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12/01/87 the People of the State of v. Timothy Bierman Et Al.

December 1, 1987





516 N.E.2d 963, 163 Ill. App. 3d 256, 114 Ill. Dec. 808 1987.IL.1767

Appeal from the Circuit Court of Jackson County; the Hon. Richard E. Richman, Judge, presiding.


JUSTICE LEWIS delivered the opinion of the court. KARNS, P.J., and HARRISON, J., concur.


Defendants, Timothy and Diane Bierman, were charged by an information filed March 4, 1986, in the circuit court of Jackson County with unlawful possession of cannabis under section 4(b) of the Cannabis Control Act (Ill. Rev. Stat. 1985, ch. 56 1/2, par. 704(b)) and illegal transportation of alcohol under section 11-502(a) of the Illinois Vehicle Code (Ill. Rev. Stat. 1985, ch. 95 1/2, par. 11-502(a)). Diane Bierman was additionally charged with unlawful possession of a substance containing cocaine under section 402(b) of the Illinois Controlled Substances Act (Ill. Rev. Stat. 1985, ch. 56 1/2, par. 1402(b)).

Defendants filed separate motions to quash their arrests and suppress evidence seized in a search of their vehicle. On April 24, 1986, Timothy Bierman's motion was heard.

Sergeant Don Strom of the Carbondale police department testified that he was patrolling an alley at the rear of 515 South Illinois Avenue in Carbondale at approximately 12:30 a.m. on the morning of March 2, 1986, when he noticed a car parked in a nearby parking lot with its windows fogged up. There appeared to be people inside the car, and, since there had been a high incidence of auto burglaries in the area, Strom decided to investigate. He got out of his squad car and approached the passenger door of the vehicle.

As Strom approached, he could tell there was a person in the front passenger seat, another person in the driver's seat and some people in the rear seat. Strom shined his flashlight into the front passenger seat area and observed a woman (later identified as Diane Bierman) who had what looked to him like a rolling paper up to her mouth and appeared to be licking it closed. Strom said the light startled her and she pulled the object down with her left hand and placed it under her left hip.

Strom immediately opened the door of the car. He reached across to where Bierman's hand was underneath her hip, felt a plastic object, which he confiscated, and asked Bierman to get out of the car. Strom said he smelled the odor of cannabis as soon as he opened the door. The object Strom took from Diane Bierman's hand was a small plastic "compact-like" case which contained a white powdery substance Strom believed to be cocaine.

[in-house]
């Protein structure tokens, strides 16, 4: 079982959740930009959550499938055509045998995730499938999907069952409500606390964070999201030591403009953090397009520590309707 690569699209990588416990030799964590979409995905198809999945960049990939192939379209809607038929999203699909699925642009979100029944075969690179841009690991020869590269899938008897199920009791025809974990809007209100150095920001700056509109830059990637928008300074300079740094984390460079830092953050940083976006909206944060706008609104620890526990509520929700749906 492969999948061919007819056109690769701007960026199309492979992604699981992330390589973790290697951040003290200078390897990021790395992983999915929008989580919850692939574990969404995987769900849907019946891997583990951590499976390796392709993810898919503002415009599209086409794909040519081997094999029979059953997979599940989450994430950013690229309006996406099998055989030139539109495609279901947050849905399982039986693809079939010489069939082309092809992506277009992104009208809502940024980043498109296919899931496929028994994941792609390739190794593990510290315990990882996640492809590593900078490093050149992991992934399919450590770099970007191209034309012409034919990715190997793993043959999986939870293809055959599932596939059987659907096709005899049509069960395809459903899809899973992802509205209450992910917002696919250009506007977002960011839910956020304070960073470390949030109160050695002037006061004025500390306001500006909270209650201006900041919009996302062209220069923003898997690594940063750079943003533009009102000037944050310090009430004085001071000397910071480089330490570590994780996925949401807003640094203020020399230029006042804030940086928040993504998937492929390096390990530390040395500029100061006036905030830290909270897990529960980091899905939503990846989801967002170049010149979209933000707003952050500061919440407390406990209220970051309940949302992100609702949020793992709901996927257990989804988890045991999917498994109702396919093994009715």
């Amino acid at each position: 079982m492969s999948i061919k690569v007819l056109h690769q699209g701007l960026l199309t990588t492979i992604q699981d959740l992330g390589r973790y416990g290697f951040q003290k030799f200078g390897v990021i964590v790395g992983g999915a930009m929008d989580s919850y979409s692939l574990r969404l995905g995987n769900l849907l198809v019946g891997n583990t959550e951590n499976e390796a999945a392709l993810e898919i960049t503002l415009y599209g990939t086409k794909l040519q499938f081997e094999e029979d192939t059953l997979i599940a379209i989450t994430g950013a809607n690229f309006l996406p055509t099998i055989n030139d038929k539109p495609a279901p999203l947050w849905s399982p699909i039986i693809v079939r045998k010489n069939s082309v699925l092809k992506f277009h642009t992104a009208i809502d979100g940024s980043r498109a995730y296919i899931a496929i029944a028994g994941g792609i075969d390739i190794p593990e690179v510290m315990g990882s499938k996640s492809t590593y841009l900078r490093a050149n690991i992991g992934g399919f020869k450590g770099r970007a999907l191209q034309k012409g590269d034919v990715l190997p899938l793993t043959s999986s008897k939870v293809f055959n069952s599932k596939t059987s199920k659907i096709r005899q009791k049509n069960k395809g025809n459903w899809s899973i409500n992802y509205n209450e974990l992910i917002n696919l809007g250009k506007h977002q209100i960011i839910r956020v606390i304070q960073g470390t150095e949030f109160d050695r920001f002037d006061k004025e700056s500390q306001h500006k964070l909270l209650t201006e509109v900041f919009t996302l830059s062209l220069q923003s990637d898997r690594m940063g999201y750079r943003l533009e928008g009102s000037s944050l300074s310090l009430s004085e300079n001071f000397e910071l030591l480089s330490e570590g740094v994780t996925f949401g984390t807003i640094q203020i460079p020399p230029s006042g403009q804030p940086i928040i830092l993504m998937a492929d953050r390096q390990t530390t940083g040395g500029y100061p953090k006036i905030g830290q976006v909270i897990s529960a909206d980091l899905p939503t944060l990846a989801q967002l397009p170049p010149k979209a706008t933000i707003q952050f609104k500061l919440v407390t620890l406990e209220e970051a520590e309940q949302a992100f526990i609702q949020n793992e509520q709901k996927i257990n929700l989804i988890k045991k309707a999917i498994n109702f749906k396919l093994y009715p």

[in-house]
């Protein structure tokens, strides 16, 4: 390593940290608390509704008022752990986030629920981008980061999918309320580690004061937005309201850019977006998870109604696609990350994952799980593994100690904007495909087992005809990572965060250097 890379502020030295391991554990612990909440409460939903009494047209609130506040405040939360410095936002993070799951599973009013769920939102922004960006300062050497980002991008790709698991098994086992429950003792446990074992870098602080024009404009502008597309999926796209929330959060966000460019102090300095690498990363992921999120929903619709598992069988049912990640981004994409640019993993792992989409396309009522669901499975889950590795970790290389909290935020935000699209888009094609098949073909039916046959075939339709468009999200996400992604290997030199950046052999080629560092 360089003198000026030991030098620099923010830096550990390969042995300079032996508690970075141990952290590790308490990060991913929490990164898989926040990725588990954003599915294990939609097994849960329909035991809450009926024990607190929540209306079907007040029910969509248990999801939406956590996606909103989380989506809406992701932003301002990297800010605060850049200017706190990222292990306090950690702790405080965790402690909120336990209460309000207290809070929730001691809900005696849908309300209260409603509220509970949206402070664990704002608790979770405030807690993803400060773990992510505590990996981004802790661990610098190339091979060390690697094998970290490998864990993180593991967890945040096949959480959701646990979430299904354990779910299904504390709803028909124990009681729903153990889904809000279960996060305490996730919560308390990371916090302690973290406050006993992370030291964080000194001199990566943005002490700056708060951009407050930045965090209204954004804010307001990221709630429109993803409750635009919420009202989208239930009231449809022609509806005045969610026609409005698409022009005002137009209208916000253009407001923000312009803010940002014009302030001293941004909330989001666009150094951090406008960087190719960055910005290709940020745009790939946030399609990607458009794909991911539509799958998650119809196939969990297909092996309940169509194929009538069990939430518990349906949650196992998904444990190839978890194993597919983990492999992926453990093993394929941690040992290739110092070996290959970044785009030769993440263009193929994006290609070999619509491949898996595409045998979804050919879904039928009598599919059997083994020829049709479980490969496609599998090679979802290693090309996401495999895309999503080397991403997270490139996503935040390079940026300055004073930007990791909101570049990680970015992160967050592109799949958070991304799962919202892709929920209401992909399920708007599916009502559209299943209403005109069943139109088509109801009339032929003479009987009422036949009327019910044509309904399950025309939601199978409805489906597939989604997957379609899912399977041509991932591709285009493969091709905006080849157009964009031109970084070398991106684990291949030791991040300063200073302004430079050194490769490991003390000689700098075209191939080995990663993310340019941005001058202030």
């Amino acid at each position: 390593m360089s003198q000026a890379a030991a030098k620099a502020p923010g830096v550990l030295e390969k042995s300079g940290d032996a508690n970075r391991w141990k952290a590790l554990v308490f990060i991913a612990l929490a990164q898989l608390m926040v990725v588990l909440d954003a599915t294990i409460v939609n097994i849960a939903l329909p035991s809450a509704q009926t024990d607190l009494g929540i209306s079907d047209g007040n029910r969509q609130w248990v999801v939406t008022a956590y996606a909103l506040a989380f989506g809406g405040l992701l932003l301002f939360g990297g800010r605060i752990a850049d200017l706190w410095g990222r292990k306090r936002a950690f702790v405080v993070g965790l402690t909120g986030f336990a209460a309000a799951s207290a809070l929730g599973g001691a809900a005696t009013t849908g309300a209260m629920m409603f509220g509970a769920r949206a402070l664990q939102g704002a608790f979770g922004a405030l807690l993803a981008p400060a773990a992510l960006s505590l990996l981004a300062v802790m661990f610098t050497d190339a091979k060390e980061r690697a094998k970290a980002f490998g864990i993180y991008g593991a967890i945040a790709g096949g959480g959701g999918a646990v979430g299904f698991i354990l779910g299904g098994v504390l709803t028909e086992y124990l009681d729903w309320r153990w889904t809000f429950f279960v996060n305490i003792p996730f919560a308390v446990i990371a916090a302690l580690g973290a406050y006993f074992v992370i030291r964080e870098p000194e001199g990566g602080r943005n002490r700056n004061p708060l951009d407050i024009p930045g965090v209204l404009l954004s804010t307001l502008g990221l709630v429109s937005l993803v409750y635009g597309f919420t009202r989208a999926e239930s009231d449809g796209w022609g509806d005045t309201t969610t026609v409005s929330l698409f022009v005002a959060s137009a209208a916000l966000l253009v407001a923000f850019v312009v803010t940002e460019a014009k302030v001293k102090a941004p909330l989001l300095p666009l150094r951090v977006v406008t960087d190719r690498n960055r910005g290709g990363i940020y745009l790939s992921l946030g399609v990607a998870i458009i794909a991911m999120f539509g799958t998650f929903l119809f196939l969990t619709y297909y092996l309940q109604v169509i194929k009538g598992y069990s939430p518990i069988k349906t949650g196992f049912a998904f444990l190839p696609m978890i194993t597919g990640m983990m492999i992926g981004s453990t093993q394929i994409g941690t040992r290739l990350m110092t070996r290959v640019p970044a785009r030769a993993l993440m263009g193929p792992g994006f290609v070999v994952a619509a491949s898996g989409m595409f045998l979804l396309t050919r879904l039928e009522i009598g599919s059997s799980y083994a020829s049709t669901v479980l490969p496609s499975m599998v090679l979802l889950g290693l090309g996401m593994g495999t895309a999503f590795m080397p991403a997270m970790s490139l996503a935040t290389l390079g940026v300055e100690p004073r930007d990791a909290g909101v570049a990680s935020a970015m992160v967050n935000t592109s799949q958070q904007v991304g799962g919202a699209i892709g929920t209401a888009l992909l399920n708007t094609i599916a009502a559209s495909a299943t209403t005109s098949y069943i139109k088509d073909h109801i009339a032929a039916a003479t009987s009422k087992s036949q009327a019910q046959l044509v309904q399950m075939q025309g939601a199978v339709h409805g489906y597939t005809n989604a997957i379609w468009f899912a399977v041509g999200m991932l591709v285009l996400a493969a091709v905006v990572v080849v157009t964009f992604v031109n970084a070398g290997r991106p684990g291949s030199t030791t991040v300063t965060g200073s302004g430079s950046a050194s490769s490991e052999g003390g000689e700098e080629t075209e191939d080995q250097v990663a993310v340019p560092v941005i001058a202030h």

Upon the arrival of other officers, a search of the vehicle was conducted in which officers found pipes in the ashtray and under the driver's seat, rolling papers in the glove box, and "items that appeared to be cannabis" under the driver's seat. No rolling papers were found on Diane Bierman or in the seating area of the car.

On cross-examination, Strom stated he thought at the time that the object in Diane Bierman's hand was a rolling paper, but he could not specifically identify it as such. Strom did not smell marijuana until he opened the car door.

Officer Steve Michaels arrived after Strom had ordered defendants out of the front seat of the car. Three people were still seated in the backseat. Michaels corroborated Strom's recitation of items found in the search of the car.

Defendant Timothy Bierman testified that his sister Diane's hands were in her lap immediately before Strom opened the car door. She was not holding a marijuana cigarette. After ordering defendants to get out of the car, police officers searched the glove box, the trunk and under all the seats. The search was not pursuant to consent.

The court, noting that Strom had acted on mere suspicion after seeing what he thought was a rolling paper in the hands of Diane Bierman, granted defendant Timothy Bierman's motion to quash arrest and suppress evidence. A written order was filed on May 9, 1986.

On May 14, 1986, Diane Bierman's motion was heard and granted based upon the testimony presented at Timothy Bierman's motion hearing. In granting defendant's motion the court stated:

"The Court is going to enter the same order with regard to the Motion to Suppress Evidence as to Diane Bierman as was entered as to Timothy Bierman previously. The evidence will be suppressed and the same order will apply to Diane Bierman."

On May 20, 1986, the State filed notice of appeal from the orders of May 9 and May 14. On May 22, 1986, a written order was filed in the circuit court granting Diane Bierman's motion. The order was apparently prepared on the initiative of Diane Bierman's attorney.